Pills, Alcohol Addiction, and Bipolar Disorder
I had always considered myself a high-functioning alcoholic; at least that was the excuse I gave myself. To be truthful, I was dishonest with myself. I claimed within that I was a highly capable person with a small problem with alcohol and drugs. But I didn’t need to stop because I had is under my complete control. Therefore, I did not suffer from drug or alcohol addiction. At least, that was what I had thought. Until my overdose.
Alcohol Addiction: I Took My First Drink at Age 12
I took my first drink of alcohol by the young age of 12. Because my mom and dad drank socially on a regular basis, alcohol was always available in my home. I would invite over my friends, and we’d steal liquor from my parents or stand outside liquor stores and convince an adult to make a purchase for us.
We then would go hang out in a park or visit someone’s house whose parents weren’t at home. Around this same time period, I also began to smoke and became sexually active. Every time I drank, it was excessive. I enjoyed getting very drunk.
Looking back, I am thankful that I never had anything horrible happen to me. I could have been victimized, but I wasn’t.
By the age of 16, I started to experience crushing panic attacks during my hangovers.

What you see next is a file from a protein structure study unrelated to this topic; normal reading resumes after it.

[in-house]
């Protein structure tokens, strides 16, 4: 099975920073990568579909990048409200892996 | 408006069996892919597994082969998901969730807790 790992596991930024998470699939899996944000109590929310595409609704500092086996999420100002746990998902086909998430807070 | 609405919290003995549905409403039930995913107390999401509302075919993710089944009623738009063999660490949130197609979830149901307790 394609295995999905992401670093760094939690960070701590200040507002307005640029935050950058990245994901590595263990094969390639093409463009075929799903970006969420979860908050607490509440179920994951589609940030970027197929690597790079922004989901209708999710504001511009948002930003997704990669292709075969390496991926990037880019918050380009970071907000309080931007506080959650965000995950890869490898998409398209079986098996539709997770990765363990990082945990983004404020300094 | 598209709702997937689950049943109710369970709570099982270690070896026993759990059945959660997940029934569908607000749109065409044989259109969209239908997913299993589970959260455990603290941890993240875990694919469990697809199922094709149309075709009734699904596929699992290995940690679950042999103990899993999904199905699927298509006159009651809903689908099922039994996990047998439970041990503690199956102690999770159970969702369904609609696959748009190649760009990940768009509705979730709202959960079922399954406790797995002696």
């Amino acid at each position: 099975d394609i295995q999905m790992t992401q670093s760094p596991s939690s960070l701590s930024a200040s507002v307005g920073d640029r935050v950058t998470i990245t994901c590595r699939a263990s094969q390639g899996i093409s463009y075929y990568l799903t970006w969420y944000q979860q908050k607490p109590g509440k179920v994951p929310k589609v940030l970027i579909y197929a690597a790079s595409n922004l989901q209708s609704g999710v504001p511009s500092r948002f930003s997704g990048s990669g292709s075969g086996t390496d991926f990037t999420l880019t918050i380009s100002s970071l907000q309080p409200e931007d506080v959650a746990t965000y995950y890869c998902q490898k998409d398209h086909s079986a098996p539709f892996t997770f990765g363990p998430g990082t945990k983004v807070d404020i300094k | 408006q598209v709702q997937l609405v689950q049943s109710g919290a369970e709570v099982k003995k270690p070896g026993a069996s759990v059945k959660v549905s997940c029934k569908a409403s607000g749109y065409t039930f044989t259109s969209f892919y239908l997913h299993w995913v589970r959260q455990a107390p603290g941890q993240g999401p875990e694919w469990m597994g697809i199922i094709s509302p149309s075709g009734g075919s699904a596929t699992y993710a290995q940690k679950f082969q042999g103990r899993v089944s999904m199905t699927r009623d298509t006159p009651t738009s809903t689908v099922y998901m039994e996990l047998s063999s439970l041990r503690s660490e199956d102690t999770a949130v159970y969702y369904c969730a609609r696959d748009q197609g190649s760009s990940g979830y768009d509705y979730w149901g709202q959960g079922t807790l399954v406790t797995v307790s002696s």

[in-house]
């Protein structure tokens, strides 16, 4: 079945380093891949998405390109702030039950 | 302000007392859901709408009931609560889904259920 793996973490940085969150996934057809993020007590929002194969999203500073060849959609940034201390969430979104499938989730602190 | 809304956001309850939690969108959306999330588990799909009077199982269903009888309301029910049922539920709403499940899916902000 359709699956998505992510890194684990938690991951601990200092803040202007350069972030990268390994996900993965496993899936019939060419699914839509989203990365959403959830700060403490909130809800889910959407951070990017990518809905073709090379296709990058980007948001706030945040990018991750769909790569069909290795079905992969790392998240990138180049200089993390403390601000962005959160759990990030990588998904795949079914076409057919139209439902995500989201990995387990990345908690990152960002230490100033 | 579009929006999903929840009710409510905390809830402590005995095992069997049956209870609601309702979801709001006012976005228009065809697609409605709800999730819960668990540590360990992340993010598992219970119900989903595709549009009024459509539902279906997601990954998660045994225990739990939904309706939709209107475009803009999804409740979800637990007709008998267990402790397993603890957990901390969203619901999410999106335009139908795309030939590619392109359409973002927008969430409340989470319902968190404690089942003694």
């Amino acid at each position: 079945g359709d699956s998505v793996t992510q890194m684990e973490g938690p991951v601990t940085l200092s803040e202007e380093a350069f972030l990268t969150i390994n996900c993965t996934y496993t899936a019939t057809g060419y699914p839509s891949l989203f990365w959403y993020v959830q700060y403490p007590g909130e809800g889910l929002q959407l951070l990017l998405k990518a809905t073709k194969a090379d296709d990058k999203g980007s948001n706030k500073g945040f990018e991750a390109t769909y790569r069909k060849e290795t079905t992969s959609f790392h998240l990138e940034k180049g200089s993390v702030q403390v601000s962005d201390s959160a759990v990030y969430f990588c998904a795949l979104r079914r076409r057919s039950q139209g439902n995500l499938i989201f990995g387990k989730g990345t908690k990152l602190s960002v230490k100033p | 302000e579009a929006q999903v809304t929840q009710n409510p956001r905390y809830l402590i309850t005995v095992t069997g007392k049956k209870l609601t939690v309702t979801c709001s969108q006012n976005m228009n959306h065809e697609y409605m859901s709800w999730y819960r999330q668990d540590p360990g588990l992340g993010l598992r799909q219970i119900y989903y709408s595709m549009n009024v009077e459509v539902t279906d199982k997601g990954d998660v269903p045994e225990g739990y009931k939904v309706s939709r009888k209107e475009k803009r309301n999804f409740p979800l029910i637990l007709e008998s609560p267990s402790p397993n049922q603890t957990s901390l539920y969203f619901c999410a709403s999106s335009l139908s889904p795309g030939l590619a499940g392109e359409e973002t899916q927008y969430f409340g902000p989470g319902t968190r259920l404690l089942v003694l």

The Trap of Social Drinking
During high school and college, I maintained high grades. I was looked at as a smart student. My family encouraged me to continue to pursue my academics and constantly praised for my good grades. I enrolled in college, left my parents’ home, and went off to college like other high school graduates.
Ensnared in the trap of social drinking, I still continued to get drunk to excess while at college. But I was drinking with my friends. So many of them drank as well that it didn’t send up any red flags. I convinced myself that all college kids drink and continued to tell myself that I was not an alcoholic.
Anxiety Disorder and Bouts of Panic
When I was twenty, my doctor diagnosed me with generalized anxiety disorder and recurrent panic attacks. My brain wouldn’t click “off,” and I worried constantly. I literally worried every second of every waking hour. At night, the worry stampeded like a herd of elephants into my dreams.
I had fears over what others thought about me, even total strangers. I was obsessed with perfection. I strove to be good at everything I did and to impress every person I met. I longed for everyone to like me and to be pleasant and happy at all times.
I lacked the coping skills to manage bad moods, emotions, sadness, guilt, shame, or stress. In the past, I had coped by drinking alcohol. So, I continue to drink to numb the anxiety and panic in my brain. I began drinking every day.
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A Functioning Alcoholic
I held some great jobs but continued drinking. My alcohol addition didn’t slow me down even a bit. I traveled around the world but kept drinking. I dated a wonderful man, fell in love with him, and got married but continued drinking.